Virtuous consumption is also getting more expensive. There is less scope to shop for the lowest price if you will only buy cinnamon from a spice dealer who hates the same politicians you do. As inflation goes up, virtuous shopping costs even more because the ability to substitute and comparison shop are your best defense against rising prices. 

It's hard to tell how many workers and consumers actually let virtue guide their decisions. It's one thing to assert something on a survey; it's another to take an actual pay cut, or choose to pay 20% more for groceries. Is it a coincidence that as the economy is looking more precarious, firms are starting to demur from taking a stand on contentious issues? Or could it be because they see less value in doing so as the economy gets riskier?

Virtue-based policies may bring more costs than benefits. Columbia Business School professor Vanessa Burbano studied how workers responded when their employer publicly supported gender-neutral bathrooms. She found that taking this political stance did little to motivate supporters, but it alienated and demotivated the workers who disagreed with the cause.

We needn’t mourn the fading of the virtue economy. It was horribly inefficient. It takes time to research every company you might invest in, work for, or buy things from. If you miss something in your research (how can you not) you’ll later have to sell stock (maybe at a loss),  quit your job (and possibly get paid less elsewhere), or dispose of the good from the offending company, perhaps by burning it and broadcasting the fire on social media (not only wasteful, it poses many other harmful externalities).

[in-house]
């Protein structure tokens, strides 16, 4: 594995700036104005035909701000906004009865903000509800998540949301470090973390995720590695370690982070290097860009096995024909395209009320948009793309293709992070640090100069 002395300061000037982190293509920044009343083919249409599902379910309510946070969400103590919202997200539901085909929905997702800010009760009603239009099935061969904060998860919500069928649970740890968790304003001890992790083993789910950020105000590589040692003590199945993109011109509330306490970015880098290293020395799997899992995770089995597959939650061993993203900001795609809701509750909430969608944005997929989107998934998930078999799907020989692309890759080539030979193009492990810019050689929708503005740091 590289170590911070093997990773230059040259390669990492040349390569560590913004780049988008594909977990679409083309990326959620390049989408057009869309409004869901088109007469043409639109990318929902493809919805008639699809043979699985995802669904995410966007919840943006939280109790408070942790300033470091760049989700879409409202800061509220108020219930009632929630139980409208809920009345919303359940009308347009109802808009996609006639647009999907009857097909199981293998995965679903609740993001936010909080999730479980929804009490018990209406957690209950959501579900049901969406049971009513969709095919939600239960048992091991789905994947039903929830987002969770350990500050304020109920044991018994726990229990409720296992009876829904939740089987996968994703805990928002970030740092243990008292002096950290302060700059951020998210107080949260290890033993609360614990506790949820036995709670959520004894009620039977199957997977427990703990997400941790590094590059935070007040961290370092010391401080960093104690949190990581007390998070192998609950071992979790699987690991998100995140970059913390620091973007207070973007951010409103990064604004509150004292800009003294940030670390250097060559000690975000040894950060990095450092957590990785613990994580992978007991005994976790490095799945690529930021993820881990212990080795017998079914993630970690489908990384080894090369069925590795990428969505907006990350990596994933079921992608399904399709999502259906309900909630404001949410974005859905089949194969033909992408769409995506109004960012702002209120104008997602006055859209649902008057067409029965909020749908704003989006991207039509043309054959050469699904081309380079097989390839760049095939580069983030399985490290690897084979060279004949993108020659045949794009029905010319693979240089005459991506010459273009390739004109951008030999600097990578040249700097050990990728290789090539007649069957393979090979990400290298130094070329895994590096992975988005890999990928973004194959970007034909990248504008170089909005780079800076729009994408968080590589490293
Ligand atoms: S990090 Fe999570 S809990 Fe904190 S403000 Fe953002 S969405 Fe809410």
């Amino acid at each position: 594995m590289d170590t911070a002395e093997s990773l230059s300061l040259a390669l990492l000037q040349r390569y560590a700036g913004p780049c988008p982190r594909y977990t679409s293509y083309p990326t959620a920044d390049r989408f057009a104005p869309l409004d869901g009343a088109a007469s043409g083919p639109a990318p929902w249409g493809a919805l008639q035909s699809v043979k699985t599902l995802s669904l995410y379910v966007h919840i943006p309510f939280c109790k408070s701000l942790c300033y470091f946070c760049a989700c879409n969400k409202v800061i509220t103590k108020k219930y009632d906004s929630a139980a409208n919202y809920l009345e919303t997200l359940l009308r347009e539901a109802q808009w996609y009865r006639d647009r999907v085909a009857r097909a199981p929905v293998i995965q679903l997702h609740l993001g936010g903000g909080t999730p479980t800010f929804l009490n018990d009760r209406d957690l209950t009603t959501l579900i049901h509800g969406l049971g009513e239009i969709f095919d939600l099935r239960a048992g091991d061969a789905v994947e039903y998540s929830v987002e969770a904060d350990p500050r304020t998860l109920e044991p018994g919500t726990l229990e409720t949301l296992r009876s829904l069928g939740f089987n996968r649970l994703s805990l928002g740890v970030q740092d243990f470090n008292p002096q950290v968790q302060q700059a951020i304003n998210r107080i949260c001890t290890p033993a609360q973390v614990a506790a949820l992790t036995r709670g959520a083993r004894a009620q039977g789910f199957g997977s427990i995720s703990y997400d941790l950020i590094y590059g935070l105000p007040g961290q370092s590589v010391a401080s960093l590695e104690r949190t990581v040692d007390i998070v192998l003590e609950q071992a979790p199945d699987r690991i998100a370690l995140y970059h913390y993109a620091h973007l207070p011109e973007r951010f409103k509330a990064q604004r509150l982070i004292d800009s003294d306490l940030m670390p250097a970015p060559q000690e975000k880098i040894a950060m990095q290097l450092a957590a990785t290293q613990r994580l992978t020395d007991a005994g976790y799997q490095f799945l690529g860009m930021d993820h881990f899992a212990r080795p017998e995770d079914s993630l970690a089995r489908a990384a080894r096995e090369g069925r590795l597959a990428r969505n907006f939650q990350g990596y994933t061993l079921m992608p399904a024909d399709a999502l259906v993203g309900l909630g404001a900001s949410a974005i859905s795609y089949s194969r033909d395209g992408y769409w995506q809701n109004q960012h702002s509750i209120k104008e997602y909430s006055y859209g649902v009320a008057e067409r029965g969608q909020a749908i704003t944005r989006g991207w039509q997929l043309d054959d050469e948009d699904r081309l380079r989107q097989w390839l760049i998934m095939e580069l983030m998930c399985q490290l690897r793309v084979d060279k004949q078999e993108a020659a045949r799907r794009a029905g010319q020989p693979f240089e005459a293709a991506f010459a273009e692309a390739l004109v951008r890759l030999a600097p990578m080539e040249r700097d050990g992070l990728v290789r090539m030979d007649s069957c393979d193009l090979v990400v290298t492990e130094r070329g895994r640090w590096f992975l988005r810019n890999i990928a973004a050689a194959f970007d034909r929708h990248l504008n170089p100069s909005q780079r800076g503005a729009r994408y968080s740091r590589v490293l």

Obviously, these costs may be worth it if the offender supports truly abhorrent things like genocide or overt racism. But in these trying times, the moral and ethical standards we expect from each other have become way too high and there are too many causes to keep track of. Keeping up with who is pure and worthy of your money or labor is a full-time job—which is why it was so tempting to outsource the whole business to BlackRock. We were doomed from the start to be disappointed and at times hypocritical.

Don’t feel too bad. Odds are your virtue investing/buying/working wasn't doing much good anyway. Because virtue became so complicated and arbitrary, it's not clear it made much of a difference in anyone’s behavior. Many firms pulled out of Russia, but nearly all still do business in China. Besides, arguably the biggest problem we face today is polarization and the virtue economy makes that worse.

In these uncertain times we need more shared experiences, even if they include offensive TV, tedious workdays and coping with a volatile stock market. So if you want to save the world, it's better to buy whatever you want, invest in whatever company looks profitable, and work for the employer that pays you the most. Then take all those extra savings and give them to charity.

Allison Schrager is a Bloomberg Opinion columnist covering economics. A senior fellow at the Manhattan Institute, she is author of An Economist Walks Into a Brothel: And Other Unexpected Places to Understand Risk.

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